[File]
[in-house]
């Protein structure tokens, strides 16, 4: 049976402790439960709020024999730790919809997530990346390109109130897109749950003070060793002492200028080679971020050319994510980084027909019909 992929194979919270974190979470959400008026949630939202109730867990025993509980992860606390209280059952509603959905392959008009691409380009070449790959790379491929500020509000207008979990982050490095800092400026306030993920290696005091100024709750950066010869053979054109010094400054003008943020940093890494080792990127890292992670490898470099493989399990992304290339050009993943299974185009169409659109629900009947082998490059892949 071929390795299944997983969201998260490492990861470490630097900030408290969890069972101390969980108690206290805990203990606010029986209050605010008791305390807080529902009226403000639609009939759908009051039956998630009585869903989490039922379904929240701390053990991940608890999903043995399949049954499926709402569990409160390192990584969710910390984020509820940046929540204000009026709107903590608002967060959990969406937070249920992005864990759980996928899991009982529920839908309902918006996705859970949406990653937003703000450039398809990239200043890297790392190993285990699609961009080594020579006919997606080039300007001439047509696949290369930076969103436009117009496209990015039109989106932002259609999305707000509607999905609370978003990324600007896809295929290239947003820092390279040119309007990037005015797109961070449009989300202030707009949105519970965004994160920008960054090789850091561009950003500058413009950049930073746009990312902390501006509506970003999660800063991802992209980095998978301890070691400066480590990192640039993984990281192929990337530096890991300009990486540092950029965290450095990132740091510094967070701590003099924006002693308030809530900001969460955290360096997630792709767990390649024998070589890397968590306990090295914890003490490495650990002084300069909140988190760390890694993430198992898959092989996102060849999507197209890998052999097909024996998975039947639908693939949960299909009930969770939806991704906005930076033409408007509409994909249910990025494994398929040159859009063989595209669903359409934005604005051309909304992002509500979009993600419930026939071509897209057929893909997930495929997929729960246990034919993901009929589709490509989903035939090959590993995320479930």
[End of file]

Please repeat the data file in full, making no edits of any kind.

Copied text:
[in-house]
């Protein structure tokens, strides 16, 4: 049976402790439960709020024999730790919809997530990346390109109130897109749950003070060793002492200028080679971020050319994510980084027909019909 992929194979919270974190979470959400008026949630939202109730867990025993509980992860606390209280059952509603959905392959008009691409380009070449790959790379491929500020509000207008979990982050490095800092400026306030993920290696005091100024709750950066010869053979054109010094400054003008943020940093890494080792990127890292992670490898470099493989399990992304290339050009993943299974185009169409659109629900009947082998490059892949 071929390795299944997983969201998260490492990861470490630097900030408290969890069972101390969980108690206290805990203990606010029986209050605010008791305390807080529902009226403000639609009939759908009051039956998630009585869903989490039922379904929240701390053990991940608890999903043995399949049954499926709402569990409160390192990584969710910390984020509820940046929540204000009026709107903590608002967060959990969406937070249920992005864990759980996928899991009982529920839908309902918006996705859970949406990653937003703000450039398809990239200043890297790392190993285990699609961009080594020579006919997606080039300007001439047509696949290369930076969103436009117009496209990015039109989106932002259609999305707000509607999905609370978003990324600007896809295929290239947003820092390279040119309007990037005015797109961070449009989300202030707009949105519970965004994160920008960054090789850091561009950003500058413009950049930073746009990312902390501006509506970003999660800063991802992209980095998978301890070691400066480590990192640039993984990281192929990337530096890991300009990486540092950029965290450095990132740091510094967070701590003099924006002693308030809530900001969460955290360096997630792709767990390649024998070589890397968590306990090295914890003490490495650990002084300069909140988190760390890694993430198992898959092989996102060849999507197209890998052999097909024996998975039947639908693939949960299909009930969770939806991704906005930076033409408007509409994909249910990025494994398929040159859009063989595209669903359409934005604005051309909304992002509500979009993600419930026939071509897209057929893909997930495929997929729960246990034919993901009929589709490509989903035939090959590993995320479930």